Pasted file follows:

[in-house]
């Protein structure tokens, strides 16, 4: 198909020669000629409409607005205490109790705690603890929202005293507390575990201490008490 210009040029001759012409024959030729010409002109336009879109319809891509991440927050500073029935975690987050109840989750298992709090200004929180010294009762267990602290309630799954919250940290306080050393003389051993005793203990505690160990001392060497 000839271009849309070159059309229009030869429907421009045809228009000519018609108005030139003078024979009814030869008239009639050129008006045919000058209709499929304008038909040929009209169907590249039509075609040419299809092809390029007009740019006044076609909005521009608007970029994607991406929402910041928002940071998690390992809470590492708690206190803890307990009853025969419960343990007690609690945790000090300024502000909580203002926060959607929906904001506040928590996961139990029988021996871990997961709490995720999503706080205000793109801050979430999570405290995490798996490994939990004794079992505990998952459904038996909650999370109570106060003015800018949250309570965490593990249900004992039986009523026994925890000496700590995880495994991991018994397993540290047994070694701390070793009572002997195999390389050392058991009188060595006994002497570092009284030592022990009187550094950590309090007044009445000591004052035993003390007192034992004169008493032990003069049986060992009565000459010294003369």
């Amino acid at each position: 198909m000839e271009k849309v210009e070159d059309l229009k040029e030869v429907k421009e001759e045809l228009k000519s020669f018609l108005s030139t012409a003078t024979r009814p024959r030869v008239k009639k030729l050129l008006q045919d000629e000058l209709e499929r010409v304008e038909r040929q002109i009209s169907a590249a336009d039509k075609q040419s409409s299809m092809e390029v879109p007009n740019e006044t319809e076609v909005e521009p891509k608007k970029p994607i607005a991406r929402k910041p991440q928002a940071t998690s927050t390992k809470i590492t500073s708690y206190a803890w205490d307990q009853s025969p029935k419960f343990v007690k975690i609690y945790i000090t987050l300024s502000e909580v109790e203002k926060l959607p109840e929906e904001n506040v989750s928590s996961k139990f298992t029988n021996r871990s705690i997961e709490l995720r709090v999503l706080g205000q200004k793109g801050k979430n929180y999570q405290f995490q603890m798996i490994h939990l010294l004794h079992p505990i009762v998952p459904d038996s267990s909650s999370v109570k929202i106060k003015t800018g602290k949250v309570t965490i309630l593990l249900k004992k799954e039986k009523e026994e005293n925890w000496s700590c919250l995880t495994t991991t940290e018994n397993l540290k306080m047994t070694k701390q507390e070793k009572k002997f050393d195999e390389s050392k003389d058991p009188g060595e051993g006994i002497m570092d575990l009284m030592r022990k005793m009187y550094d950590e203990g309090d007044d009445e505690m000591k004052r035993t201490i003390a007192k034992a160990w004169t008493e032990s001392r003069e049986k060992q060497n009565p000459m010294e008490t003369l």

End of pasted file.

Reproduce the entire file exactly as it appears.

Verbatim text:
[in-house]
């Protein structure tokens, strides 16, 4: 198909020669000629409409607005205490109790705690603890929202005293507390575990201490008490 210009040029001759012409024959030729010409002109336009879109319809891509991440927050500073029935975690987050109840989750298992709090200004929180010294009762267990602290309630799954919250940290306080050393003389051993005793203990505690160990001392060497 000839271009849309070159059309229009030869429907421009045809228009000519018609108005030139003078024979009814030869008239009639050129008006045919000058209709499929304008038909040929009209169907590249039509075609040419299809092809390029007009740019006044076609909005521009608007970029994607991406929402910041928002940071998690390992809470590492708690206190803890307990009853025969419960343990007690609690945790000090300024502000909580203002926060959607929906904001506040928590996961139990029988021996871990997961709490995720999503706080205000793109801050979430999570405290995490798996490994939990004794079992505990998952459904038996909650999370109570106060003015800018949250309570965490593990249900004992039986009523026994925890000496700590995880495994991991018994397993540290047994070694701390070793009572002997195999390389050392058991009188060595006994002497570092009284030592022990009187550094950590309090007044009445000591004052035993003390007192034992004169008493032990003069049986060992009565000459010294003369």
């Amino acid at each position: 198909m000839e271009k849309v210009e070159d059309l229009k040029e030869v429907k421009e001759e045809l228009k000519s020669f018609l108005s030139t012409a003078t024979r009814p024959r030869v008239k009639k030729l050129l008006q045919d000629e000058l209709e499929r010409v304008e038909r040929q002109i009209s169907a590249a336009d039509k075609q040419s409409s299809m092809e390029v879109p007009n740019e006044t319809e076609v909005e521009p891509k608007k970029p994607i607005a991406r929402k910041p991440q928002a940071t998690s927050t390992k809470i590492t500073s708690y206190a803890w205490d307990q009853s025969p029935k419960f343990v007690k975690i609690y945790i000090t987050l300024s502000e909580v109790e203002k926060l959607p109840e929906e904001n506040v989750s928590s996961k139990f298992t029988n021996r871990s705690i997961e709490l995720r709090v999503l706080g205000q200004k793109g801050k979430n929180y999570q405290f995490q603890m798996i490994h939990l010294l004794h079992p505990i009762v998952p459904d038996s267990s909650s999370v109570k929202i106060k003015t800018g602290k949250v309570t965490i309630l593990l249900k004992k799954e039986k009523e026994e005293n925890w000496s700590c919250l995880t495994t991991t940290e018994n397993l540290k306080m047994t070694k701390q507390e070793k009572k002997f050393d195999e390389s050392k003389d058991p009188g060595e051993g006994i002497m570092d575990l009284m030592r022990k005793m009187y550094d950590e203990g309090d007044d009445e505690m000591k004052r035993t201490i003390a007192k034992a160990w004169t008493e032990s001392r003069e049986k060992q060497n009565p000459m010294e008490t003369l």